Non-Melanoma Skin Cancer: news from microbiota research

Skin Cancer

Crit Rev Microbiol. 2020 Jul 21:1-17. doi: 10.1080/1040841X.2020.1794792. Online ahead of print.


Recently, research has been deeply focusing on the role of the microbiota in numerous diseases, either affecting the skin or other organs. What it is well established is that its dysregulation promotes several cutaneous disorders (i.e. psoriasis and atopic dermatitis). To date, little is known about its composition, mediators and role in the genesis, progression and response to therapy of Non-Melanoma Skin Cancer (NMSC). Starting from a bibliographic study, we classified the selected articles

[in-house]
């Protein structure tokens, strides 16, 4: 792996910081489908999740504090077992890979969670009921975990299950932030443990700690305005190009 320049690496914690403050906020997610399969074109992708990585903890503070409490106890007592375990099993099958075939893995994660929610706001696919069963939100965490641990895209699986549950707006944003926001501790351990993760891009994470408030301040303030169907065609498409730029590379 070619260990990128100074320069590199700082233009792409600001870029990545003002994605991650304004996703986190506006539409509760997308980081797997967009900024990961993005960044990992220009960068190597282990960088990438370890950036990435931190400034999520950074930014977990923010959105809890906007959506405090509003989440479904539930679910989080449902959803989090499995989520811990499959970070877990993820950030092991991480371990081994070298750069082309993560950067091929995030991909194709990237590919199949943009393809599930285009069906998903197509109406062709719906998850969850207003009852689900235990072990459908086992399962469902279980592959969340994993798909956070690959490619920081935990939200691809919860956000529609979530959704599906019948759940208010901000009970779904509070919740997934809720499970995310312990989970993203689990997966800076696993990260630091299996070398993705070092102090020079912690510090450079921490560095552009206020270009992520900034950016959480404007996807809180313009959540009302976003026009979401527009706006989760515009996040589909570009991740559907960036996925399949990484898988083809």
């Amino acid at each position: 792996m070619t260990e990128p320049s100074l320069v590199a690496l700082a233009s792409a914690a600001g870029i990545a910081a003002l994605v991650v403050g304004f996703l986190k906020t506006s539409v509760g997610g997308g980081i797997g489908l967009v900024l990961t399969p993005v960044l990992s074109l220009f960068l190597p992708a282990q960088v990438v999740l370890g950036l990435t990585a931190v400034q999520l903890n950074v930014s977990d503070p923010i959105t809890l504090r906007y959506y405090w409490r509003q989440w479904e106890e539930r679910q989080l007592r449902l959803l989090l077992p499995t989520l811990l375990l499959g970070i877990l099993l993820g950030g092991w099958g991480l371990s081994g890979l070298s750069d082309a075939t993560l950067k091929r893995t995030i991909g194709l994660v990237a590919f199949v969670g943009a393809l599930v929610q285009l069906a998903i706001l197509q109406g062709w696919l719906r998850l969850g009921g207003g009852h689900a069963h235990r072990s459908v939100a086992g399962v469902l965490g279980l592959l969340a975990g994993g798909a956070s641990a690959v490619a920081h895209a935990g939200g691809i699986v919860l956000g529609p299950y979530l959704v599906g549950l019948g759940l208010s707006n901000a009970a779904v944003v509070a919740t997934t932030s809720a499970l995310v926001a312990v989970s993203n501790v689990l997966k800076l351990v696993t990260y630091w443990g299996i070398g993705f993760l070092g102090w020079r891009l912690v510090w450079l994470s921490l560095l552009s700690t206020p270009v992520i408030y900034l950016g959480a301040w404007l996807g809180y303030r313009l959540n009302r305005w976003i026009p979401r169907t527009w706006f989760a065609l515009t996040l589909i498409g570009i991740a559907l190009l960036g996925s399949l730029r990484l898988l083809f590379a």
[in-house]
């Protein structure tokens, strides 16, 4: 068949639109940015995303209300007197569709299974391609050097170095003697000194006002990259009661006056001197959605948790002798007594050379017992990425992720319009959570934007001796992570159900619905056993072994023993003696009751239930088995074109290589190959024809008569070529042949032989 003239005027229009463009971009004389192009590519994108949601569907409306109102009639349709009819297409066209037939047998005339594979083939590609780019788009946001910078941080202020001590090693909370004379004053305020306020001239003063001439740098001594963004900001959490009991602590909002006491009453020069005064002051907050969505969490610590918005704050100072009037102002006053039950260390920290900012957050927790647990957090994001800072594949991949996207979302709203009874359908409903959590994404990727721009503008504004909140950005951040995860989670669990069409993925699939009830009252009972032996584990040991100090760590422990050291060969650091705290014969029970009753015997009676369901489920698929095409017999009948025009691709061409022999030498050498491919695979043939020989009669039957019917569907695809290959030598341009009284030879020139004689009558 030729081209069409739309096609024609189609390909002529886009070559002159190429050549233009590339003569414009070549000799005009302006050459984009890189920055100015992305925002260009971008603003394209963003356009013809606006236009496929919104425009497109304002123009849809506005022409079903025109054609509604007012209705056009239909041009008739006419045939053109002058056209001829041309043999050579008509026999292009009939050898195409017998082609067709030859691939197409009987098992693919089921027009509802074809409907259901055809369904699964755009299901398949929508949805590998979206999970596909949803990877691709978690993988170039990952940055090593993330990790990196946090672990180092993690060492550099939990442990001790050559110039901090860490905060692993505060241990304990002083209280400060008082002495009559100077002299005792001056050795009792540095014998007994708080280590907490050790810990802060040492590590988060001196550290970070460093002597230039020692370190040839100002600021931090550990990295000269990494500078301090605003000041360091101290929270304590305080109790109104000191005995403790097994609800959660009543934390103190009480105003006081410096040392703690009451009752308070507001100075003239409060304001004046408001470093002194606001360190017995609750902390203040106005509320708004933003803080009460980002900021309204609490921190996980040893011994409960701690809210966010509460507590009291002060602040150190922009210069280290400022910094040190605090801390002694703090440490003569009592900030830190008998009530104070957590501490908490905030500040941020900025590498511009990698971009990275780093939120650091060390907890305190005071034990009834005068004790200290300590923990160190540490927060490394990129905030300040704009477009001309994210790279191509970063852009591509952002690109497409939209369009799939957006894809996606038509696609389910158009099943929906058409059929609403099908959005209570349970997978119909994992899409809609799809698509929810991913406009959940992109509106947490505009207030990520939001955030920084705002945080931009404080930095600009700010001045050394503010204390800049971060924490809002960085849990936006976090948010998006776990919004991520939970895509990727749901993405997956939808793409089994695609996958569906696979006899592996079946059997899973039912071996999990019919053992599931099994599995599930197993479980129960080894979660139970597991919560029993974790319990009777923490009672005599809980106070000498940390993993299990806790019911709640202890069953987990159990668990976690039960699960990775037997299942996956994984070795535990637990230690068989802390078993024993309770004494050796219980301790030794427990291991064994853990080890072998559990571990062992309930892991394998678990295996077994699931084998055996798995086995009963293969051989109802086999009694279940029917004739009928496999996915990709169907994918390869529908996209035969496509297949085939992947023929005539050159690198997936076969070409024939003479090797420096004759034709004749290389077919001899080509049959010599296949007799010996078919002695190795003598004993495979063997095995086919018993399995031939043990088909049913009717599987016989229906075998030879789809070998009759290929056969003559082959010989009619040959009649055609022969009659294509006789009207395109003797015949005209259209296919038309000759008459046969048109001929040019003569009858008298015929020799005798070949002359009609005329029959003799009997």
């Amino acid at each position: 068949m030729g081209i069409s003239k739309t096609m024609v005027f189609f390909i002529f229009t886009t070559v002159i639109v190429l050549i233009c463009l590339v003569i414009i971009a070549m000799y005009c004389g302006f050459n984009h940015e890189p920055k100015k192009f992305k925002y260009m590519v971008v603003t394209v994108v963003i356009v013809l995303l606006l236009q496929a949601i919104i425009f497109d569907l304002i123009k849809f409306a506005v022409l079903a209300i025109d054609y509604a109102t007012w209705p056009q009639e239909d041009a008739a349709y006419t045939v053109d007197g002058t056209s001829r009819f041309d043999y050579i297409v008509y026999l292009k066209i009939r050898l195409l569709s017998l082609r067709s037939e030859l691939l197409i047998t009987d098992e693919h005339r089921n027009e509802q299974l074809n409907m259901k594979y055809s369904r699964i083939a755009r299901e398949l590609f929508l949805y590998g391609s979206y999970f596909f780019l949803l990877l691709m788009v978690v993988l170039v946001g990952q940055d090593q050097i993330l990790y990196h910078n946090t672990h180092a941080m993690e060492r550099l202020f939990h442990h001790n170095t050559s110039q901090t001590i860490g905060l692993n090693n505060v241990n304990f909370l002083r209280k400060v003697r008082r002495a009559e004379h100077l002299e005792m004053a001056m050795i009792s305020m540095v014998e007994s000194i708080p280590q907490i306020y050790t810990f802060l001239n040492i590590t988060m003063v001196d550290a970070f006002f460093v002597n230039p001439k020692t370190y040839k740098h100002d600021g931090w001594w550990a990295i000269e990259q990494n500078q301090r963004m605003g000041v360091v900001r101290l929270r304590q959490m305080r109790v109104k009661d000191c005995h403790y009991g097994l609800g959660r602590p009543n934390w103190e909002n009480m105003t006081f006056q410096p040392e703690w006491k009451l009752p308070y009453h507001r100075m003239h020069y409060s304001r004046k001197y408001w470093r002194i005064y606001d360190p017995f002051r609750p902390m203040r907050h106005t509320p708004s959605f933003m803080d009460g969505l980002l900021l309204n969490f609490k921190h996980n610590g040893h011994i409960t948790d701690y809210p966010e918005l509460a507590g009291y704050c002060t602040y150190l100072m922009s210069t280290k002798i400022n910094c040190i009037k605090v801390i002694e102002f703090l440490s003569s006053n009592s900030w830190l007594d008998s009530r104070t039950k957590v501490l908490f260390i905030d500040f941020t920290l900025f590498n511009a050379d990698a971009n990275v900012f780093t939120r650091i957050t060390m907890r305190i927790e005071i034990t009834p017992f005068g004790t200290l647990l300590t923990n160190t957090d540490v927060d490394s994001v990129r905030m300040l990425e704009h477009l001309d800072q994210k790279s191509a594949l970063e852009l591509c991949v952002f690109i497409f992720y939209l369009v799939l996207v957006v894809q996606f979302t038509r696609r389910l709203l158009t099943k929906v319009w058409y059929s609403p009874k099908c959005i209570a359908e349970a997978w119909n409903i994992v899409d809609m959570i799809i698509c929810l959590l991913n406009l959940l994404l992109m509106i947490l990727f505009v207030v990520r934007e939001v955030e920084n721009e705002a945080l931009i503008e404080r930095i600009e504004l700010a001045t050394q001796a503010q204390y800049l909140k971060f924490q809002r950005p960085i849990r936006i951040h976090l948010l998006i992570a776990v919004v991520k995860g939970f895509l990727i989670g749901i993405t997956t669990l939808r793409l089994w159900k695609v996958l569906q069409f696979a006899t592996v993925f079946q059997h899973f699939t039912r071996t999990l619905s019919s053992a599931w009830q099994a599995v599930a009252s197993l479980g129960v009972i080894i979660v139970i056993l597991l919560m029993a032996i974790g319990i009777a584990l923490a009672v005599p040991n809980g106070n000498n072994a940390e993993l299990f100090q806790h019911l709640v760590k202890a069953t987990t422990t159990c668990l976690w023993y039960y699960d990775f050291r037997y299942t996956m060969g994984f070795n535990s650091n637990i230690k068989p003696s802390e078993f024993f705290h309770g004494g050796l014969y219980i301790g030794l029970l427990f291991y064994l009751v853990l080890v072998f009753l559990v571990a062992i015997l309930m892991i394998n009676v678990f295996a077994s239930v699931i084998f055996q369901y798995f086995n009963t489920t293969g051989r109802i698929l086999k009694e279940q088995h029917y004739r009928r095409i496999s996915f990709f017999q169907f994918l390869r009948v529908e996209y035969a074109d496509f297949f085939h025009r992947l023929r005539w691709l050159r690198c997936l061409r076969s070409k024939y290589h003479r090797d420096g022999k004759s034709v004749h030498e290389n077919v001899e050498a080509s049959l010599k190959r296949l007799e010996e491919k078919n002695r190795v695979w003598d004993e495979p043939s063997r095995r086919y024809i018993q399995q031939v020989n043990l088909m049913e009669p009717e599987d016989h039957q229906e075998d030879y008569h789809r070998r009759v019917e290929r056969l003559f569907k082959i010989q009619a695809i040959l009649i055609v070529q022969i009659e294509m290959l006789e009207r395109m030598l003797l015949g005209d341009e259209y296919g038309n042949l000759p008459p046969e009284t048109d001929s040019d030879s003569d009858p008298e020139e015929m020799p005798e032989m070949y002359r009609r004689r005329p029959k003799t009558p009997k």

into four sections: i) normal skin microbiota; ii) in vitro study models; iii) microbiota and NMSC and iv) probiotics, antibiotics and NMSC. What has emerged is how skin microflora changes, mainly represented by increases of Staphylococcus aureus, Streptococcus pyogenes and Pseudomonas aeruginosa strains, modifications in the mutual quantity of β-Human papillomavirus genotypes, of Epstein Barr Virus and Malassezia or candidiasis, may contribute to the induction of a state of chronic self-maintaining inflammation, leading to cancer. In this context, the role of S. aureus and that of specific antimicrobial peptides look to be prominent. Moreover, although antibiotics may contribute to carcinogenesis, due to their ability to influence the microbiota balance, specific probiotics, such as Lacticaseibacillus rhamnosus GG, Lactobacillus johnsonii NCC 533 and Bifidobacteria spp., may be protective.